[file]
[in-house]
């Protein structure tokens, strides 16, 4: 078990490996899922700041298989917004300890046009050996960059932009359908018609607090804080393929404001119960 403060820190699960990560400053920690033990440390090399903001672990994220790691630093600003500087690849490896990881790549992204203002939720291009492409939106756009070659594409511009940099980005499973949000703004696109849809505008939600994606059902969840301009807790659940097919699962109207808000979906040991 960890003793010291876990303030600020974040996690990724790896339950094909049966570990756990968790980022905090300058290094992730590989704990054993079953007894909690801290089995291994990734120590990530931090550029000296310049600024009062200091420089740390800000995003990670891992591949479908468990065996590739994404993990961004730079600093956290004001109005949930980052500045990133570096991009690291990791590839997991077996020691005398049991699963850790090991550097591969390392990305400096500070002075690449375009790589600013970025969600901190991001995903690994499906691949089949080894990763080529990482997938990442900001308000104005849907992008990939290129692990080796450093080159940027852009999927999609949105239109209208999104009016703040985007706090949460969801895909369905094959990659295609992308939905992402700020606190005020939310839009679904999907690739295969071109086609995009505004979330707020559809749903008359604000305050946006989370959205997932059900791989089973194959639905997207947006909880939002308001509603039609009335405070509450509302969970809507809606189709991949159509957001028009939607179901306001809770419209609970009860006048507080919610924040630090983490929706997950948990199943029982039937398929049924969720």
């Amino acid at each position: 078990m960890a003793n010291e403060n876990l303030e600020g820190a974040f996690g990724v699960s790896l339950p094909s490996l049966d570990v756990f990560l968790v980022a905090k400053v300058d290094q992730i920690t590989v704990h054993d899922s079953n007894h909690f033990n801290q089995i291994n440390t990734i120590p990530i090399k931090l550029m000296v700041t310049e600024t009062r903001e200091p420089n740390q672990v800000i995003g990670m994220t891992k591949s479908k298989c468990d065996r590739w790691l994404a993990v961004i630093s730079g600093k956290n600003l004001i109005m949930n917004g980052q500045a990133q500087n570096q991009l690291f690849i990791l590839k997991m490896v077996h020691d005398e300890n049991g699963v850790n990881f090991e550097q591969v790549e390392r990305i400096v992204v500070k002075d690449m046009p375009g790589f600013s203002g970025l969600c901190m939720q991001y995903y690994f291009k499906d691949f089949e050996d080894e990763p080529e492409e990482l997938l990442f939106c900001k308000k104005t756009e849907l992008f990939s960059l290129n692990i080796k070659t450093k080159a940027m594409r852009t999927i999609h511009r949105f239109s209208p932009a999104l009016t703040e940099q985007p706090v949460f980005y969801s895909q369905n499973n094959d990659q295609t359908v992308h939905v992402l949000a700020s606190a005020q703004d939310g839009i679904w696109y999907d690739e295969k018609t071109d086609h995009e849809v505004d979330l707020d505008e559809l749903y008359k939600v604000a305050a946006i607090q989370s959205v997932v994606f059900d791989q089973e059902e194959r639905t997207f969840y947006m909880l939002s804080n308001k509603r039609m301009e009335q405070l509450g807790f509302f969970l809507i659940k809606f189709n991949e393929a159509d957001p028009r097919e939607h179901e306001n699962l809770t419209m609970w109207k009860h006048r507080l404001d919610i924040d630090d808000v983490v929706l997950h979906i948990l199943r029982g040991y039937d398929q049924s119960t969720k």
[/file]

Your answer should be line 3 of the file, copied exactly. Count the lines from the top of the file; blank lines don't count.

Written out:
């Amino acid at each position: 078990m960890a003793n010291e403060n876990l303030e600020g820190a974040f996690g990724v699960s790896l339950p094909s490996l049966d570990v756990f990560l968790v980022a905090k400053v300058d290094q992730i920690t590989v704990h054993d899922s079953n007894h909690f033990n801290q089995i291994n440390t990734i120590p990530i090399k931090l550029m000296v700041t310049e600024t009062r903001e200091p420089n740390q672990v800000i995003g990670m994220t891992k591949s479908k298989c468990d065996r590739w790691l994404a993990v961004i630093s730079g600093k956290n600003l004001i109005m949930n917004g980052q500045a990133q500087n570096q991009l690291f690849i990791l590839k997991m490896v077996h020691d005398e300890n049991g699963v850790n990881f090991e550097q591969v790549e390392r990305i400096v992204v500070k002075d690449m046009p375009g790589f600013s203002g970025l969600c901190m939720q991001y995903y690994f291009k499906d691949f089949e050996d080894e990763p080529e492409e990482l997938l990442f939106c900001k308000k104005t756009e849907l992008f990939s960059l290129n692990i080796k070659t450093k080159a940027m594409r852009t999927i999609h511009r949105f239109s209208p932009a999104l009016t703040e940099q985007p706090v949460f980005y969801s895909q369905n499973n094959d990659q295609t359908v992308h939905v992402l949000a700020s606190a005020q703004d939310g839009i679904w696109y999907d690739e295969k018609t071109d086609h995009e849809v505004d979330l707020d505008e559809l749903y008359k939600v604000a305050a946006i607090q989370s959205v997932v994606f059900d791989q089973e059902e194959r639905t997207f969840y947006m909880l939002s804080n308001k509603r039609m301009e009335q405070l509450g807790f509302f969970l809507i659940k809606f189709n991949e393929a159509d957001p028009r097919e939607h179901e306001n699962l809770t419209m609970w109207k009860h006048r507080l404001d919610i924040d630090d808000v983490v929706l997950h979906i948990l199943r029982g040991y039937d398929q049924s119960t969720k």